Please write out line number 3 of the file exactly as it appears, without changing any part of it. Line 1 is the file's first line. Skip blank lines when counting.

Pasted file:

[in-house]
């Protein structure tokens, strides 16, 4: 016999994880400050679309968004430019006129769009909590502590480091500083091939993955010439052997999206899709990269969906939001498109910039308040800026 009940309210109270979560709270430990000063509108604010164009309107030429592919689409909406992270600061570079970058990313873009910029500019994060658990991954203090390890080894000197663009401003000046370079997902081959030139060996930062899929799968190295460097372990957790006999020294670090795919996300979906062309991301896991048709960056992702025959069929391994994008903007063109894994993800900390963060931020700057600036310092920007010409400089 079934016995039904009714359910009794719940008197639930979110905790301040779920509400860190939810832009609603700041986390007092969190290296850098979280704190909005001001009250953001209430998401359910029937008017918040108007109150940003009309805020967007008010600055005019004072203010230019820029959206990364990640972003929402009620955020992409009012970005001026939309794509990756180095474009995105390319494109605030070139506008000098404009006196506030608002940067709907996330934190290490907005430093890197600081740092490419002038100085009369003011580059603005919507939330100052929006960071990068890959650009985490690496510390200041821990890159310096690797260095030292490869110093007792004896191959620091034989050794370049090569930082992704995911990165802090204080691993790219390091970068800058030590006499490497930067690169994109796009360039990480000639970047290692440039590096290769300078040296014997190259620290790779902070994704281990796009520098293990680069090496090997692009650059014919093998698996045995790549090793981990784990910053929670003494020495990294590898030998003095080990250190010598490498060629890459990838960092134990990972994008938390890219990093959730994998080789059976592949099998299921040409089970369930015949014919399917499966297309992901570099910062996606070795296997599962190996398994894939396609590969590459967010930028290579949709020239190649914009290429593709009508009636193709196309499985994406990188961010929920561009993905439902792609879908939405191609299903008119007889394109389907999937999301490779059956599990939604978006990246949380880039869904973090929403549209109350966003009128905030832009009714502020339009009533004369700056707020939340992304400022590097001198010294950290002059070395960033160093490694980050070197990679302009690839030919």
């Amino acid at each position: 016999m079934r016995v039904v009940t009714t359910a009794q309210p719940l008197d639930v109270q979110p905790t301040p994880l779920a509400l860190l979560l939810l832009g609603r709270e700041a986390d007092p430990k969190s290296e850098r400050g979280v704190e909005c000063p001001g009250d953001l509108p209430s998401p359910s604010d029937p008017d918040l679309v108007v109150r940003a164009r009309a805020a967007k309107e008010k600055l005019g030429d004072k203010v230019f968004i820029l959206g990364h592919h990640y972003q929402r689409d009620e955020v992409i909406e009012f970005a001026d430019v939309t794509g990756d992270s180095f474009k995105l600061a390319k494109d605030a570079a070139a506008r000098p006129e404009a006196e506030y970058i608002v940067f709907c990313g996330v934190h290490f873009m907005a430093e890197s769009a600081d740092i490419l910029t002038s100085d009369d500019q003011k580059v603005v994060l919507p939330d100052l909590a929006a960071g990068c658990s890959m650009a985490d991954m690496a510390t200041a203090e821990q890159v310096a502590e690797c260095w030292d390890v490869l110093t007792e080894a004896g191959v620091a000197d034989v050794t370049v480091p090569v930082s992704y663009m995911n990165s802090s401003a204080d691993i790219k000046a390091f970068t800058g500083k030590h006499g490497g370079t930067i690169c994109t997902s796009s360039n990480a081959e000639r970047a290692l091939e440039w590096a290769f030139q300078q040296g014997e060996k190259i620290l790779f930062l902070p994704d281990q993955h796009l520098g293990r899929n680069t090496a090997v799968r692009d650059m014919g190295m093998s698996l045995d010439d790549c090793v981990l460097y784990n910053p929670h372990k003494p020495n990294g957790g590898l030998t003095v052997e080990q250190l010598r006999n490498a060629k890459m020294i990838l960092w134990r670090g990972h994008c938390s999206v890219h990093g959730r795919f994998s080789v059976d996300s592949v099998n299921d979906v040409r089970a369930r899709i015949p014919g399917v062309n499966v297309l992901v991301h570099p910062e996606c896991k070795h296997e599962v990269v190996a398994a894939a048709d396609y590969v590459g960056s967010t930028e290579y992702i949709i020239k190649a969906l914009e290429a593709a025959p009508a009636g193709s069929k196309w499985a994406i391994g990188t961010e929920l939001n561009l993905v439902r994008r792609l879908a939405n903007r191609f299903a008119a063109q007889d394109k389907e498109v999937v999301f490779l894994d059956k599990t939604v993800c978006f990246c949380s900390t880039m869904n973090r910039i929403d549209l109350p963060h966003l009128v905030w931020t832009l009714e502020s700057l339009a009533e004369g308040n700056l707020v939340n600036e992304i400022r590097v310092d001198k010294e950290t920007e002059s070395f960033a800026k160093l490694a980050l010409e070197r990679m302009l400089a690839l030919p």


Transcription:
């Amino acid at each position: 016999m079934r016995v039904v009940t009714t359910a009794q309210p719940l008197d639930v109270q979110p905790t301040p994880l779920a509400l860190l979560l939810l832009g609603r709270e700041a986390d007092p430990k969190s290296e850098r400050g979280v704190e909005c000063p001001g009250d953001l509108p209430s998401p359910s604010d029937p008017d918040l679309v108007v109150r940003a164009r009309a805020a967007k309107e008010k600055l005019g030429d004072k203010v230019f968004i820029l959206g990364h592919h990640y972003q929402r689409d009620e955020v992409i909406e009012f970005a001026d430019v939309t794509g990756d992270s180095f474009k995105l600061a390319k494109d605030a570079a070139a506008r000098p006129e404009a006196e506030y970058i608002v940067f709907c990313g996330v934190h290490f873009m907005a430093e890197s769009a600081d740092i490419l910029t002038s100085d009369d500019q003011k580059v603005v994060l919507p939330d100052l909590a929006a960071g990068c658990s890959m650009a985490d991954m690496a510390t200041a203090e821990q890159v310096a502590e690797c260095w030292d390890v490869l110093t007792e080894a004896g191959v620091a000197d034989v050794t370049v480091p090569v930082s992704y663009m995911n990165s802090s401003a204080d691993i790219k000046a390091f970068t800058g500083k030590h006499g490497g370079t930067i690169c994109t997902s796009s360039n990480a081959e000639r970047a290692l091939e440039w590096a290769f030139q300078q040296g014997e060996k190259i620290l790779f930062l902070p994704d281990q993955h796009l520098g293990r899929n680069t090496a090997v799968r692009d650059m014919g190295m093998s698996l045995d010439d790549c090793v981990l460097y784990n910053p929670h372990k003494p020495n990294g957790g590898l030998t003095v052997e080990q250190l010598r006999n490498a060629k890459m020294i990838l960092w134990r670090g990972h994008c938390s999206v890219h990093g959730r795919f994998s080789v059976d996300s592949v099998n299921d979906v040409r089970a369930r899709i015949p014919g399917v062309n499966v297309l992901v991301h570099p910062e996606c896991k070795h296997e599962v990269v190996a398994a894939a048709d396609y590969v590459g960056s967010t930028e290579y992702i949709i020239k190649a969906l914009e290429a593709a025959p009508a009636g193709s069929k196309w499985a994406i391994g990188t961010e929920l939001n561009l993905v439902r994008r792609l879908a939405n903007r191609f299903a008119a063109q007889d394109k389907e498109v999937v999301f490779l894994d059956k599990t939604v993800c978006f990246c949380s900390t880039m869904n973090r910039i929403d549209l109350p963060h966003l009128v905030w931020t832009l009714e502020s700057l339009a009533e004369g308040n700056l707020v939340n600036e992304i400022r590097v310092d001198k010294e950290t920007e002059s070395f960033a800026k160093l490694a980050l010409e070197r990679m302009l400089a690839l030919p």